Word Wise Season 5

Season 5

Date Item
08/09/2010  French (03:21)
What's in a name? An entire history! Dr. Christian Bratu, assistant professor of French and Italian, talks to us about "France."
07/05/2010  Deadline (02:31)
The original word deadline dates back to its use in civil war prisons when it meant just what it said: dead if you cross the line. Lisa Asher, senior lecturer in English, explains.
06/21/2010  Benthos (02:52)
Thanks to technology, we're discovering life forms that show that the benthic zone of lakes and oceans may be just as rich as a tropical rain forest. Dr. Ryan King, associate professor of Biology, explains "benthic."
06/14/2010  Monster (03:07)
One of the first instances of the term "monster" is an association with Grendel in the epic Beowolf. Dr. Jim Kenrick, assistant professor of film, explains.
06/07/2010  Hallelujah (03:10)
We don't have a lot of words from the Hebrew language because it reads from right to left. But there's one word that prevailed through time- hallelujah! Dr. Bill Bellinger, professor of Religion, explains.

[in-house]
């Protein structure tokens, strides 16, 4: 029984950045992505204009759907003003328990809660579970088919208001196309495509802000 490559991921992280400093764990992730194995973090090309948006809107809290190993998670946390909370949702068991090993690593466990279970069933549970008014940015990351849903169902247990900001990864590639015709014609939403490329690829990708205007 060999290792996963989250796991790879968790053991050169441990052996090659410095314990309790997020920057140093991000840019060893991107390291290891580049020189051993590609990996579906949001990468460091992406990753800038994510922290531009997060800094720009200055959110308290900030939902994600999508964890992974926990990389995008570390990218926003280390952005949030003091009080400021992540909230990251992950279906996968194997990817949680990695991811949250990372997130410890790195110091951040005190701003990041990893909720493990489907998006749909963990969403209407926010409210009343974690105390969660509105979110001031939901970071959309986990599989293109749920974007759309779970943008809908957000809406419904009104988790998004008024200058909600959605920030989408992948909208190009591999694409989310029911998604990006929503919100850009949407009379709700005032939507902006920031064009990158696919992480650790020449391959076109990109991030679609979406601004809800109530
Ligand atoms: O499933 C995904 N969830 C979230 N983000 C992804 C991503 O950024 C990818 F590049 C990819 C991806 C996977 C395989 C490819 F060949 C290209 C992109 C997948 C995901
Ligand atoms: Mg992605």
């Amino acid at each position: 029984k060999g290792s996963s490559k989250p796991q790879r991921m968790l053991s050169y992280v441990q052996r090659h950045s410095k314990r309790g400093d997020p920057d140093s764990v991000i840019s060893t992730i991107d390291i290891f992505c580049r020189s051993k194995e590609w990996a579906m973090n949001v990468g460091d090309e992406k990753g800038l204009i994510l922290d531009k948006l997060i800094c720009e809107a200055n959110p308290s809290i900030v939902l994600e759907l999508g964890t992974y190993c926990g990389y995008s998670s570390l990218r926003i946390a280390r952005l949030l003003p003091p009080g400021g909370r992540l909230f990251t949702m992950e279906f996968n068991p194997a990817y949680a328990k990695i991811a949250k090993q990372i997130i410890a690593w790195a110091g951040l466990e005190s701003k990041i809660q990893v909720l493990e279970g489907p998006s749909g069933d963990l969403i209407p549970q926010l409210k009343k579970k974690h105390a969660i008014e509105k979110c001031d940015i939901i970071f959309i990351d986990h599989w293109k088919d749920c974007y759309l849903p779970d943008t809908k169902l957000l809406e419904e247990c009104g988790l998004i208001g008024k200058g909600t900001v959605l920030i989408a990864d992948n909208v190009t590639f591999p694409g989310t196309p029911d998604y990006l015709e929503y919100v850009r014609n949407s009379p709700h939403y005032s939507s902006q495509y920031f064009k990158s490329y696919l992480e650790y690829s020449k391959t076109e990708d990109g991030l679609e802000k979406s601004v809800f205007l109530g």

05/31/2010  Ask and Acs (02:44)
Dr. Clay Butler, a senior lecturer in the English department, talks about metathesis, a process by which two sounds in a word are reveresed. In this episode, we take a look at "ask" and its earlier form "acs."
05/24/2010  Comedy and Tragedy (02:47)
Talk about drama! Dr. John Thorburn, professor of Classics, takes us back to the roots of comedy and tragedy.
05/17/2010  Break A Leg! (03:25)
There have always been good intentions behind this phrase. Dr. Stan Denman, professor of Theatre, talks about how although the phrase has several stories of origin, they all meant good wishes for the actor.
05/10/2010  Violence (03:27)
One definition for violence comes from the Motion Picture Association of America. For their ratings, they once chose to define violence as it related to criminality. Dr. Jim Kendrick, assistant professor of Film and Digital Media, explains.
05/03/2010  Story Structure (02:54)
In Aristotle's Poetics, he establishes a structure in storytelling that applies to character and the plot. This still has applications today as Prof. Chris Hansen, associate professor of Film and Digital Media explains.
04/26/2010  Muckraker (02:24)
Muckraker was first used in a speech by Theodore Roosevelt in 1906. The term was popularized in the 1906 book The Jungle by Upton Sinclair. Kevin Tankersley, Journalism lecturer, shares more of the story.